Originally published on the Met Office Informatics Lab blog on July 22nd, 2015.
The Informatics Lab website is created with an application called Jekyll. Recently I made an enhancement to it which I’m very excited about. It allows us to write our articles in a markup language called Govspeak, which is an extension to the excellent markdown.
What is markdown?
Markdown is a way of writing web content without having to write any code (HTML/CSS) by adding styling to your text with simple text symbols. It is commonly used for creating documentation for open source projects and for writing articles on blogs.
For example you can prefix a line with a hash and it will transform it into a heading, a double-hash for a sub-heading, a triple-hash for a sub-sub-heading, and so on.
# My heading ## My sub-heading
Or wrap some text with a asterisk or underscore and you make it italic, or a double-asterisk/underscore for bold.
Some words are _italic_ and some are **bold**.
You can find out more about markdown here.
What does Govspeak do that markdown doesn’t?
Govspeak is an open source extended version of markdown created by the Government Digital Service team who maintain GOV.UK. It was created to allow the content authors of GOV.UK to use some more advanced features such as steps, legislative lists and abbreviations. These contructs are common in government texts.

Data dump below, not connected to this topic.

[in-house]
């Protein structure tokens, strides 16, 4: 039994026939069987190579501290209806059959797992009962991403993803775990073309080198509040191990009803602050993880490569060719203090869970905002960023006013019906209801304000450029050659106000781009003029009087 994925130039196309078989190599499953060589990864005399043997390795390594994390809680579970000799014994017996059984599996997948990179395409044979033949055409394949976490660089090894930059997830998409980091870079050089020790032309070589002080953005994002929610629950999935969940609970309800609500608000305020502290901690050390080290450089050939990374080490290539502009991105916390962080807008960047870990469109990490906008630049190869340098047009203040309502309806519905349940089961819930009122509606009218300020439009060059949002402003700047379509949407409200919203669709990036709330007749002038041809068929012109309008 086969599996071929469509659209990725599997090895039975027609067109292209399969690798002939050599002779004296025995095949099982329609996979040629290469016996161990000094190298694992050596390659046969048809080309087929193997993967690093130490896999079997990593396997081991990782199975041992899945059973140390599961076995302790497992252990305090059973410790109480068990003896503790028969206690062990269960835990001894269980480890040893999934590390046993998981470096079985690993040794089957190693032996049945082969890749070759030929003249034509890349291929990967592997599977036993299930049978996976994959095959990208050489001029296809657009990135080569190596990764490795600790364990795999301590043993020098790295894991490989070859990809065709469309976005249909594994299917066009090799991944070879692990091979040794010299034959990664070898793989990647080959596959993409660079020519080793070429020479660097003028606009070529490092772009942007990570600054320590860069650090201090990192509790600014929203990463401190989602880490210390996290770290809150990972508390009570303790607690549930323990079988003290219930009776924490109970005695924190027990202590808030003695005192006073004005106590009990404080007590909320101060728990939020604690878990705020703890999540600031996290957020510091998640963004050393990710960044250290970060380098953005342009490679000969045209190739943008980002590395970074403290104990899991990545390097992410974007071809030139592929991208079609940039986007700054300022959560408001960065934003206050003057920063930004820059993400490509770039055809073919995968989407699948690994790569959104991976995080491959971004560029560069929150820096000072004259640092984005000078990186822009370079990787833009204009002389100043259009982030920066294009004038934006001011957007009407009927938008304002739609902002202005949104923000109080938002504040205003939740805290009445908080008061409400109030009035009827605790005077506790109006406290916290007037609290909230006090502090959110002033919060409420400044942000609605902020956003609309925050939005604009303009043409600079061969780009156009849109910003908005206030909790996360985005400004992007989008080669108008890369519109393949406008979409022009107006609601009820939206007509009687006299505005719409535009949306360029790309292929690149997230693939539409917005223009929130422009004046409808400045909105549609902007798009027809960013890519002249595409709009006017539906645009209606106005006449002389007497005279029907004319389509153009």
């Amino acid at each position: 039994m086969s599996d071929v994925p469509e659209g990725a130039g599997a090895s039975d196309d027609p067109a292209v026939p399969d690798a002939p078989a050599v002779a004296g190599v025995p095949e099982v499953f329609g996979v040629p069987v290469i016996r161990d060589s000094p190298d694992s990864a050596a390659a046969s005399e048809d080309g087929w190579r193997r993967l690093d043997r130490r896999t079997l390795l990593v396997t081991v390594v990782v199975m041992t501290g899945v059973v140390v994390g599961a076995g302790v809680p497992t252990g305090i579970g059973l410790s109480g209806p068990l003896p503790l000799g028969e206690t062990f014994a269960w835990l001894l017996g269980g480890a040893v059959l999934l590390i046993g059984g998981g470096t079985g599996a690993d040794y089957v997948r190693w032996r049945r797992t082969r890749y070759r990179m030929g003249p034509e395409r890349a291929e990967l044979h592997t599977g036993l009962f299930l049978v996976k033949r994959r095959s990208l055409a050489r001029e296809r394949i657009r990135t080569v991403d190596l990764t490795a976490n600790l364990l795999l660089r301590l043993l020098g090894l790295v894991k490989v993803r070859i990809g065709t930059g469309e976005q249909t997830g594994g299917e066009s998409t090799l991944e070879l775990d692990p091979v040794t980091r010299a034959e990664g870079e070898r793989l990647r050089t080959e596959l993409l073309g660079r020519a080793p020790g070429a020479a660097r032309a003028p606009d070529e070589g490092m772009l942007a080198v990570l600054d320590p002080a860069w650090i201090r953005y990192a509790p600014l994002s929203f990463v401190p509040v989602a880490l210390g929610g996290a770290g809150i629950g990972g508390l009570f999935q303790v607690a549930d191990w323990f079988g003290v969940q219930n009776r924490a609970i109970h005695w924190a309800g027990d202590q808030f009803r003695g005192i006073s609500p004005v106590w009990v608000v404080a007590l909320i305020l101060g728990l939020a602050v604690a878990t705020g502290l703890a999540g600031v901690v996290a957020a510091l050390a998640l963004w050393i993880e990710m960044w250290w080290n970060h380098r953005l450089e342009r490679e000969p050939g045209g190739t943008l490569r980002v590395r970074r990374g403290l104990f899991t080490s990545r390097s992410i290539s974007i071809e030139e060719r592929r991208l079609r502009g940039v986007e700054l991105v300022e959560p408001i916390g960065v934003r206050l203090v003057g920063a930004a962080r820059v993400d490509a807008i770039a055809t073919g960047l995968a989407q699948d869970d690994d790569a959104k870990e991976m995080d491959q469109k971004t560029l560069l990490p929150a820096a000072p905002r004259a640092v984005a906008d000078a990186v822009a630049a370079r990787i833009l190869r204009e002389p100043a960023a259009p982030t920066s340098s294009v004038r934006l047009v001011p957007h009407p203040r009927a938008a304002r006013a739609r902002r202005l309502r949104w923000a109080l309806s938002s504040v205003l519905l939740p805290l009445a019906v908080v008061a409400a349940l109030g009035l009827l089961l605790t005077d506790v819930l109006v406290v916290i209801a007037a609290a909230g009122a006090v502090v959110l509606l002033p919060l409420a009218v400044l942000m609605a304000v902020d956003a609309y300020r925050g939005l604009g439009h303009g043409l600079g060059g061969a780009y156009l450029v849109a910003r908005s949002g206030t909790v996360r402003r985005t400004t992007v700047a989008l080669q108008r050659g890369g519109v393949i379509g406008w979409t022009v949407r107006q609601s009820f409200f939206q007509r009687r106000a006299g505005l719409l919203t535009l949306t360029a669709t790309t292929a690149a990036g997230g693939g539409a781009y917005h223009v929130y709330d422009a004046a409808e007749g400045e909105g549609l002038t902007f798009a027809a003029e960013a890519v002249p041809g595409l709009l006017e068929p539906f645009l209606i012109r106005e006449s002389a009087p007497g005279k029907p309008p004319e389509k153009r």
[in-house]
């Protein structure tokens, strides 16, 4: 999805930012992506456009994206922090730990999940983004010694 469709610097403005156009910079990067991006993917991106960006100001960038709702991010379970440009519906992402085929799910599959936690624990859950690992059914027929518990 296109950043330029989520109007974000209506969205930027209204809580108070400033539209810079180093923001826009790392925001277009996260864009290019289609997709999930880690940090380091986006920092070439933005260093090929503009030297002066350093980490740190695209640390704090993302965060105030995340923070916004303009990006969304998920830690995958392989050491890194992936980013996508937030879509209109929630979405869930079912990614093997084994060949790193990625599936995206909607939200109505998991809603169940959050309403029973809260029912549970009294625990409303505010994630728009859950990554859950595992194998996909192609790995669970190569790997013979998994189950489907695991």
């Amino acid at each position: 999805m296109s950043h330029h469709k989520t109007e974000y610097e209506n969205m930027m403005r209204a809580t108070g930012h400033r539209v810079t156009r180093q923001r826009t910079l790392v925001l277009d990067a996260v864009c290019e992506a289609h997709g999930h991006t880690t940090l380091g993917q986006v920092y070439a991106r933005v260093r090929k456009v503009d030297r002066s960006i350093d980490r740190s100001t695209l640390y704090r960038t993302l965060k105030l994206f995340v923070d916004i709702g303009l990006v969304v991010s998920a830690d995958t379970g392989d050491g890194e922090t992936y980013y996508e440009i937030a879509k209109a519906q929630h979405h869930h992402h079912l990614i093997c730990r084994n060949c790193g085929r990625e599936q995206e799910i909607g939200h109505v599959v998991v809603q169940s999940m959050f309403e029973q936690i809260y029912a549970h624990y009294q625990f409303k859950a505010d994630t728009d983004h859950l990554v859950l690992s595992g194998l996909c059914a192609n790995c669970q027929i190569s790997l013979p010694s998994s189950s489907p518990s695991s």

Why are we using Govspeak?
The original reason for using Govspeak was down to me wanting to use callouts in our first Lab School article. Callouts are common on the web, they are just paragraphs or sentences which are highlighted with some kind of coloured border. Callouts are not available in standard markdown and so I started looking for an alternative, which is when I found Govspeak.
Govspeak also has some useful features such as abbreviations. This means you can define a list of acronyms and their meaning at the end of an article. When the web page is displayed the acronym will have an underline and if you hover over it you will see a popup with the full text. This was added to Govspeak because acronyms are common in government text, but they are also very common in technical writing so it is very useful for us too.
Contributing to Govspeak
I got very excited when I found Govspeak for two main reasons. The first is that it is open source, which means I can add enhancements to it and submit those contributions back to the author. The second is that it was developed by another government department. Working with people on a open source project always leaves you with a warm fuzzy feeling inside, but knowing you’re working with distant colleagues is even nicer. It also gives credit to GDS’s decision to open source the project as it has been extremely useful to us.
Sadly when I imported Govspeak into Jekyll there was a dependancy conflict which stopped me from being able to use it, but thanks to the nature of open source I fixed the issue, submitted a patch and improved Govspeak a little bit. So now anyone wanting to use it with Jekyll can do so.
I wanted to write about this small change to our website because for me it highlights one of the main reasons why I like working on open source projects. Someone wrote a very useful piece of code and shared it with the world. I made a minor improvement to the code when using it for my own purposes, and now everyone else can benefit from that enhancement too.